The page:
Greece Shut by General Strike Before Austerity Vote
ATHENS - A massive general strike brought Greece to a standstill on Wednesday and thousands of angry protesters took to the streets, while parliament prepared to vote on deep public sector cuts and riot police braced for violence.
Protesters began massing outside parliament as the day began and groups of workers assembled at rallying points throughout the capital before a mass demonstration later in the day.
Beleaguered Prime Minister George Papandreou has appealed for support from Greeks ahead of a vote later Wednesday on tax hikes, wage cuts and layoffs demanded by international lenders who have been pressing Athens for tougher action.
Unions who have called a general strike to coincide with the vote say they expect one of the biggest labour actions in the two years since the start of Greece's financial crisis, which now threatens to spread across Europe's single currency zone.
The mood was hostile among the protesters. Unions, the opposition and some economists say repeated cuts will only drive Greece's stricken economy further into recession. Many called for the downfall of Papandreou's Socialist government.
"We want them out because they can only bring us misery. They are squeezing people dry," said Dina Kolovou, 46, a municipal worker. "This is going to be a huge protest."
The 48-hour strike will shut down government departments, businesses, public services and even providers of everyday staples, like shops and bakeries. Some 150 domestic and international flights were cancelled.
Authorities said 5,000 police were deployed in Athens, with another 2,000 held in reserve.
Greece has seen violent clashes during demonstrations throughout the crisis, culminating in June with two days of running battles between rioters and police when Syntagma Square outside parliament was cloaked in clouds of teargas.
"With these measures they are killing us slowly. There will be war today and I am going to take part," 75-year old private sector pensioner Dimitris Panagiotopoulos said.
As the first groups began to arrive, thousands of students and young communists gathered in front of parliament, carrying banners with slogans like "Power to the People" and "The government must fall now."
Apart from the protests, the streets of central Athens were eerily quiet with posters reading "We are shutting down for the day so that we don't shut down forever," plastered over shuttered storefronts.
Trapped in the third year of deep recession and strangled by a public debt amounting to 162 per cent of gross domestic product, which few now believe can be paid back, Greece has sunk deeper into crisis, despite repeated doses of austerity.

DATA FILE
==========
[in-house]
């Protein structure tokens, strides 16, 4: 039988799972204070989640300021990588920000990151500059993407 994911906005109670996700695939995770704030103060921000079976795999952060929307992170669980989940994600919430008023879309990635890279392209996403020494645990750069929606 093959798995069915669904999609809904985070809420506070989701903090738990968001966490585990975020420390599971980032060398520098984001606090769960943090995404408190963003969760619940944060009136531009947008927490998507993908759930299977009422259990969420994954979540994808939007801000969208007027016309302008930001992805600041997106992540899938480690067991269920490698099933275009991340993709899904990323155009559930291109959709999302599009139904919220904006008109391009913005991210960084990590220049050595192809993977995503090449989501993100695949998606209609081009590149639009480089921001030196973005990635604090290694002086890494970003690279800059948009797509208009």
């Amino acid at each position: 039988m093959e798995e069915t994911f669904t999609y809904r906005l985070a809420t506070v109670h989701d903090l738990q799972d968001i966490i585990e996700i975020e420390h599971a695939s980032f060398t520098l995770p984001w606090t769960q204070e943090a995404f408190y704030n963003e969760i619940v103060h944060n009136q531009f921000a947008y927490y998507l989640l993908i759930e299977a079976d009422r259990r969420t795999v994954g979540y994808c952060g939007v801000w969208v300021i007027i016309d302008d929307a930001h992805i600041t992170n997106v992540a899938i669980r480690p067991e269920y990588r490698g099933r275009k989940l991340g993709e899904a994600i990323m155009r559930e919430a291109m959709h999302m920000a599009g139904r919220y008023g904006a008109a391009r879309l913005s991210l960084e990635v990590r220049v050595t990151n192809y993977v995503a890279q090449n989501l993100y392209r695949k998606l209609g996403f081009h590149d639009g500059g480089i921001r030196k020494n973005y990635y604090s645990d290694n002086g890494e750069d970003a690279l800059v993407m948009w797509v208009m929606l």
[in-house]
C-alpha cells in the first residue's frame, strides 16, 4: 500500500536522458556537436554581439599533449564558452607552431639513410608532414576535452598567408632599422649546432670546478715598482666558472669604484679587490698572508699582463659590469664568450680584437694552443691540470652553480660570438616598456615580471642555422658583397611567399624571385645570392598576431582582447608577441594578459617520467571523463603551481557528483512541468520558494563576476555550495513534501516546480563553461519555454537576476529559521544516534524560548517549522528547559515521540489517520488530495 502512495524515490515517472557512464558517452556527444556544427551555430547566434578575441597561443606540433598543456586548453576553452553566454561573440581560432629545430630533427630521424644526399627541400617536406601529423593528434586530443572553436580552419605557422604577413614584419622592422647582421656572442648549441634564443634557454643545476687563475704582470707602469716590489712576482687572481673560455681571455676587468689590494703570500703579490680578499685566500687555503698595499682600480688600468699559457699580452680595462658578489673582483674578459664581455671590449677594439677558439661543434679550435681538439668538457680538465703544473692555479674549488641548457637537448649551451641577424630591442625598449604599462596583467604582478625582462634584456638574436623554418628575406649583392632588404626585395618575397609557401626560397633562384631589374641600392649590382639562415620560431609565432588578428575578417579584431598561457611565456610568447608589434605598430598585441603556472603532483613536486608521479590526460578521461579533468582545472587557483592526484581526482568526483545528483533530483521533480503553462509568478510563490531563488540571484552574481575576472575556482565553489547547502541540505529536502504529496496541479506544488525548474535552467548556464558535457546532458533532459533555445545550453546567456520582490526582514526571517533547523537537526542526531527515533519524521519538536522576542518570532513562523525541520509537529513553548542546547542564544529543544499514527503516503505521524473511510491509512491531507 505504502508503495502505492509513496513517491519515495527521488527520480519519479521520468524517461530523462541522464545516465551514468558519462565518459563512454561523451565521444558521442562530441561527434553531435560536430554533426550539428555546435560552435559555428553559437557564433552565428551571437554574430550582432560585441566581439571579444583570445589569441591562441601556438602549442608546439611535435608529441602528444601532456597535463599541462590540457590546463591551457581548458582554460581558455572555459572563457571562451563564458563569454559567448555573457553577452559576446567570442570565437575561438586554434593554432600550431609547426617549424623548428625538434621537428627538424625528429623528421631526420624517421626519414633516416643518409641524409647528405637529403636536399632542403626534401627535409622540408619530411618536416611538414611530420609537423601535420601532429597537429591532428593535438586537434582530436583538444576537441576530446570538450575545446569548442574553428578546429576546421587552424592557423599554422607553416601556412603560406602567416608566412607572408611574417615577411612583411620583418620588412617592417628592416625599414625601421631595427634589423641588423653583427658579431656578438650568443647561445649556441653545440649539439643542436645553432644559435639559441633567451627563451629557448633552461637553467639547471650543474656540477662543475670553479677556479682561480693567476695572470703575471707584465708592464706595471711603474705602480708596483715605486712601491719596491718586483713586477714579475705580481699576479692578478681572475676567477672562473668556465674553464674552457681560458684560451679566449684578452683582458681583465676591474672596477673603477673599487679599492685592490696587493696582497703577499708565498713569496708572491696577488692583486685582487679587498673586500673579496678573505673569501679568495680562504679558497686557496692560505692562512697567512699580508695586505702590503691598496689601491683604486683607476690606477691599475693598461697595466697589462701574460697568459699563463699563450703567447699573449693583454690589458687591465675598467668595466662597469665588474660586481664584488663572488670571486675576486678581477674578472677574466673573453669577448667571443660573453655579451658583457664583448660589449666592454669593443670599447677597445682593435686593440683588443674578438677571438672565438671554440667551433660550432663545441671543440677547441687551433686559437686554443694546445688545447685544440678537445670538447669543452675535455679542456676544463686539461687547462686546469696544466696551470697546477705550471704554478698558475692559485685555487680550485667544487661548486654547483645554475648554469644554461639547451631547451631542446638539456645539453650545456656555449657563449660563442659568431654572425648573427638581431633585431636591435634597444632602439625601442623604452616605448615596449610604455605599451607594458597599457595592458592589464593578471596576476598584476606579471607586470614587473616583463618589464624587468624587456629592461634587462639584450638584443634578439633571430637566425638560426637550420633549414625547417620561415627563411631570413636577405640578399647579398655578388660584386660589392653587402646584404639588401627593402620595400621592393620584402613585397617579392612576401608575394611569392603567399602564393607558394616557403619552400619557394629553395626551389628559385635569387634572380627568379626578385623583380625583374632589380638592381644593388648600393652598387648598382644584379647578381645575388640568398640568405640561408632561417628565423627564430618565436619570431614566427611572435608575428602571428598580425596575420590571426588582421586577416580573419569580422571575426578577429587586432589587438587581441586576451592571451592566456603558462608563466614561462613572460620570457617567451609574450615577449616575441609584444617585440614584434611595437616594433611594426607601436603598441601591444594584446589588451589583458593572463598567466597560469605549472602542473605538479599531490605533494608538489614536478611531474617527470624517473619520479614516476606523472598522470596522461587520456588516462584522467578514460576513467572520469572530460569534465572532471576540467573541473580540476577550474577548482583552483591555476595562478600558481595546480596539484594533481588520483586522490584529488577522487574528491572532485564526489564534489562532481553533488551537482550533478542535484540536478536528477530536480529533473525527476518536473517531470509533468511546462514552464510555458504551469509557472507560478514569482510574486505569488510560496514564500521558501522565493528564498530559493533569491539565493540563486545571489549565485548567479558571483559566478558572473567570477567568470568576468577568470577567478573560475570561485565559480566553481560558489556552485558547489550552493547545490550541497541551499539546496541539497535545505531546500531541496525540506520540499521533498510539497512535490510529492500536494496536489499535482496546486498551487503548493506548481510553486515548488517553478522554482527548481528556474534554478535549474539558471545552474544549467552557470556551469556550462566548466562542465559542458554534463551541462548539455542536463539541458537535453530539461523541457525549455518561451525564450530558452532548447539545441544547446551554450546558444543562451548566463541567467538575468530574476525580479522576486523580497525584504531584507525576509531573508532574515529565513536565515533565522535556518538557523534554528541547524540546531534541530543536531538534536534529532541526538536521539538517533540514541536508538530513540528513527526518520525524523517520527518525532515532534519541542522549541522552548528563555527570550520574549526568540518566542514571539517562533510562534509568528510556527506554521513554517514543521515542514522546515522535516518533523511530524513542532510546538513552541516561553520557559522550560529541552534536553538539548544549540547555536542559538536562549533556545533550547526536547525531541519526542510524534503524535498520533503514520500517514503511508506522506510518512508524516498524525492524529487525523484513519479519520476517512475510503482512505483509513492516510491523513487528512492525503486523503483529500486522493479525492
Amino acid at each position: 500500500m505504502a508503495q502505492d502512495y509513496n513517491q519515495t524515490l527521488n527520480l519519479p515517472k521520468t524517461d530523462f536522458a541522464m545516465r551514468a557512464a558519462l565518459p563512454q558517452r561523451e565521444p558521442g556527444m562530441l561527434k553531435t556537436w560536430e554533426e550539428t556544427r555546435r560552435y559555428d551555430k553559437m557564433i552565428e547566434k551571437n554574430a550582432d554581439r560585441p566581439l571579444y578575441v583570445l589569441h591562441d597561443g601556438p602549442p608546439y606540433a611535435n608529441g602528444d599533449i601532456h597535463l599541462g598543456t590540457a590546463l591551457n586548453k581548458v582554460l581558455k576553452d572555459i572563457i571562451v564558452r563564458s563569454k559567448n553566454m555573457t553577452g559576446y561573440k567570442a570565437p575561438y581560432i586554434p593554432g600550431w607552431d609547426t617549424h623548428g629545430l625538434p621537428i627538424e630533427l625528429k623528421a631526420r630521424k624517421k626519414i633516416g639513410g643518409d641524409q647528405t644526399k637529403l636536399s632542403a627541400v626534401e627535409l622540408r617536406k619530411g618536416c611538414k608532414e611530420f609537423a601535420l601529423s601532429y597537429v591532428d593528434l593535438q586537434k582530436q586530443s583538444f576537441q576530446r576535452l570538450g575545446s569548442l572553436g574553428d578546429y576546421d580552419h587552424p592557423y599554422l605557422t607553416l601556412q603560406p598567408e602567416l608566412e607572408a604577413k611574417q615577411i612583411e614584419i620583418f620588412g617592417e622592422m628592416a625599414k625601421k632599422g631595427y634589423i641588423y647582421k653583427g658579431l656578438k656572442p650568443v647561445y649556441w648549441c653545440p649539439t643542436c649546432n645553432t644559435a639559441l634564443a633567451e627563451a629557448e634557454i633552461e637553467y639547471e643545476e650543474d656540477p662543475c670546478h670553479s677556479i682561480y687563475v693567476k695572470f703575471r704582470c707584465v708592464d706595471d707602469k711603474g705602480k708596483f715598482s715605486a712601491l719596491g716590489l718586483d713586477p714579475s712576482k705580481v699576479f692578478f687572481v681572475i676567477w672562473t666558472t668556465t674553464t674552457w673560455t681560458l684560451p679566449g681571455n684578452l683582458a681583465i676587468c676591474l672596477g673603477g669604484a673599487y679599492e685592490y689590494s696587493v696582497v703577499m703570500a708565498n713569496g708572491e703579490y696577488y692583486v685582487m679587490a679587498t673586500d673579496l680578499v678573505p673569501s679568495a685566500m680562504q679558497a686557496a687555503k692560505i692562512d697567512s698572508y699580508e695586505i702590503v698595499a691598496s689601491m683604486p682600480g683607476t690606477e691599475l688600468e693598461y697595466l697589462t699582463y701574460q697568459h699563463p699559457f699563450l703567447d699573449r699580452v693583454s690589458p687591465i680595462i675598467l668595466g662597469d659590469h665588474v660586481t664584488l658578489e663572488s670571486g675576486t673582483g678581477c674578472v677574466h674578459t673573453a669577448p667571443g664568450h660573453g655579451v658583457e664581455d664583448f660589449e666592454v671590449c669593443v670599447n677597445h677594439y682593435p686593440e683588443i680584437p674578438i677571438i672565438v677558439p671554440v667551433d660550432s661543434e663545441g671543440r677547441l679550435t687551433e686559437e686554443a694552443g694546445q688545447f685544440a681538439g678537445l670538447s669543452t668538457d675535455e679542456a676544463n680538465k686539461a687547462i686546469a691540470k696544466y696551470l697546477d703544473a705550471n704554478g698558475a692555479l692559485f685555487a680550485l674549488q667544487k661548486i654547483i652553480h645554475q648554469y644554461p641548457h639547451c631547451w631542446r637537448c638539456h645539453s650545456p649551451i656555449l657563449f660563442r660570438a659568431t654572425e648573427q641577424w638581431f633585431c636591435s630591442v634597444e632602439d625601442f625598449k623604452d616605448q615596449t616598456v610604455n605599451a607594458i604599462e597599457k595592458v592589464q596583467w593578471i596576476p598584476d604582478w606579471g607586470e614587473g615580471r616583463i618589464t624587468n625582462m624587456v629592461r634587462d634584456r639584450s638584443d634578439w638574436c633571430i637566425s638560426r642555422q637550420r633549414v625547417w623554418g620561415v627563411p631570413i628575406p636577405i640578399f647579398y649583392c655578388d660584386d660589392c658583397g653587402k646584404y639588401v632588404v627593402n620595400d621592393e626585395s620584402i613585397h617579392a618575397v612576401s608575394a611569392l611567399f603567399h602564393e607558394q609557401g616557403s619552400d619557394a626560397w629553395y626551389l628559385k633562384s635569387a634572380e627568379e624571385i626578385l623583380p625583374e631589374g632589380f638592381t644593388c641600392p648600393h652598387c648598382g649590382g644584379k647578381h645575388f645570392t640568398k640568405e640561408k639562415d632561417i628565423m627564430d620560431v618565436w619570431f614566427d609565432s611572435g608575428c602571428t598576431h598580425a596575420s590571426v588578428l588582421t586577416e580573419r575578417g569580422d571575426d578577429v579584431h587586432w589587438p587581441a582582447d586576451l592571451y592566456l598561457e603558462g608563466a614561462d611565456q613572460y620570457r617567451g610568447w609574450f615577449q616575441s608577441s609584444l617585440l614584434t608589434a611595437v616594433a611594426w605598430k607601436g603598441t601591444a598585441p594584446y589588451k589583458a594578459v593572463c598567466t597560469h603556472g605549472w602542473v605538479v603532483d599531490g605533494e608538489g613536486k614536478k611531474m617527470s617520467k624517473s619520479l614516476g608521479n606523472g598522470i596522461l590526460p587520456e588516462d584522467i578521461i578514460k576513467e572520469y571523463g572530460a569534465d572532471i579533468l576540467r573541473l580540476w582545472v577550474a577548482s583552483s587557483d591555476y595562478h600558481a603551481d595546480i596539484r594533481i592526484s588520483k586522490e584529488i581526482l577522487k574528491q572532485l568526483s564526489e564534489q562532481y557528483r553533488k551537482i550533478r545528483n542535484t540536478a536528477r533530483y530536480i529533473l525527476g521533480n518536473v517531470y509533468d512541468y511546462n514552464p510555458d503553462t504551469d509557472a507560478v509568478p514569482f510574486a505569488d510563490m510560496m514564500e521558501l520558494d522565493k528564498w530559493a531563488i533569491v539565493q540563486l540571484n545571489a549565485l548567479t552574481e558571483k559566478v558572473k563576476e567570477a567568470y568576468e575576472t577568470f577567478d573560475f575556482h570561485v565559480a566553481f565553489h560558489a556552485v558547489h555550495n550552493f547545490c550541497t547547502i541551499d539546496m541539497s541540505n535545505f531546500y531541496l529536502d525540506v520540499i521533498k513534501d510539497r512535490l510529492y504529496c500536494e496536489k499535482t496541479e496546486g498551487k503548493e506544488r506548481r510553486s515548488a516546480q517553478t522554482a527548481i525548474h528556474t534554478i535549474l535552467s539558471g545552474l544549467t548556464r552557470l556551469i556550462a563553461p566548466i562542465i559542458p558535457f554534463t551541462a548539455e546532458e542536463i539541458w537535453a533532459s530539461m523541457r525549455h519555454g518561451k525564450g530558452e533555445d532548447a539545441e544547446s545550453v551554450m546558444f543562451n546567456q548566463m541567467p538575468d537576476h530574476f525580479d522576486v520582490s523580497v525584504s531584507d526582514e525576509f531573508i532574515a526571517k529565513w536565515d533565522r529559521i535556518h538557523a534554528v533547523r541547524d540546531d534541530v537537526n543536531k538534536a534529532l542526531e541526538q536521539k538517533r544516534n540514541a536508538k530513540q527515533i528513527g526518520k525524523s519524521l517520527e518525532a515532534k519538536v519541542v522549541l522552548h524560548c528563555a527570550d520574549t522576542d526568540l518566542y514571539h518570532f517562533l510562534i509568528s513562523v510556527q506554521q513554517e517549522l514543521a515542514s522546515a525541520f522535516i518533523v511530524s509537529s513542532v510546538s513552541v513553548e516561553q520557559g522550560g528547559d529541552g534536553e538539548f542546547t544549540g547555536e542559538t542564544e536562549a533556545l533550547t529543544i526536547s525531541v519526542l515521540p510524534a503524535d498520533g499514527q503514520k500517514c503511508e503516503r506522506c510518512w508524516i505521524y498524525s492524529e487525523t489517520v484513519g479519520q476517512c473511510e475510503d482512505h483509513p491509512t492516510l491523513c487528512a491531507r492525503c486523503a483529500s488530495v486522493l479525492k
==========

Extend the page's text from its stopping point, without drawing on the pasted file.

Wednesday's action comes as European Union leaders scramble to set the outlines of a new rescue package in time for a summit on Sunday that hopes to agree measures to protect the region's financial system from a potential Greek debt default.
Speaking to PASOK party legislators late on Tuesday, Papandreou compared the situation facing Greece to a war and told his party it had a duty to support the painful new cuts, despite the opposition from the streets.
"We must persevere in this war as people, as a government, as a parliamentary group in order for the country to win it," Papandreou said. "We will win for the country, we will persevere. That is why I'm here."
A first vote, on the overall bill, is to be held on Wednesday night, with a second vote on specific articles expected on Thursday.
Papandreou's narrow four-seat majority is expected to be enough to ensure the bill goes through, especially given possible support from a smaller opposition group. But party discipline has come under increasing strain and one PASOK deputy resigned his seat in protest on Monday. At least two others have also threatened to vote against part of the package dealing with collective wage bargaining agreements.
The austerity package mixes deep cuts to public sector pay and pensions, tax hikes, a suspension of sectoral pay accords and an end to the constitutional taboo against laying off civil servants.
"None of my colleagues - who have been through a lot lately - will risk letting the country fall from our hands and break, go bankrupt," Development Minister Mihalis Chrysohoidis told Mega TV on Wednesday, saying parliament would pass the bill.
International lenders, who are providing the funds Athens needs to stay afloat after it was shut out of bond markets last year, have expressed impatience at the slow pace of reform as Greece has slipped behind on its budget targets.
There has been growing talk that Athens should be placed under tighter supervision by EU authorities to ensure it meets its reform obligations.
Squeezed between escalating popular protests against the cuts already imposed and demands from the EU and International Monetary Fund for even tougher action, Papandreou's support has appeared increasingly uncertain.
Although the government has repeatedly ruled out early elections, many political analysts now believe that a snap ballot will probably be held some time in the coming months.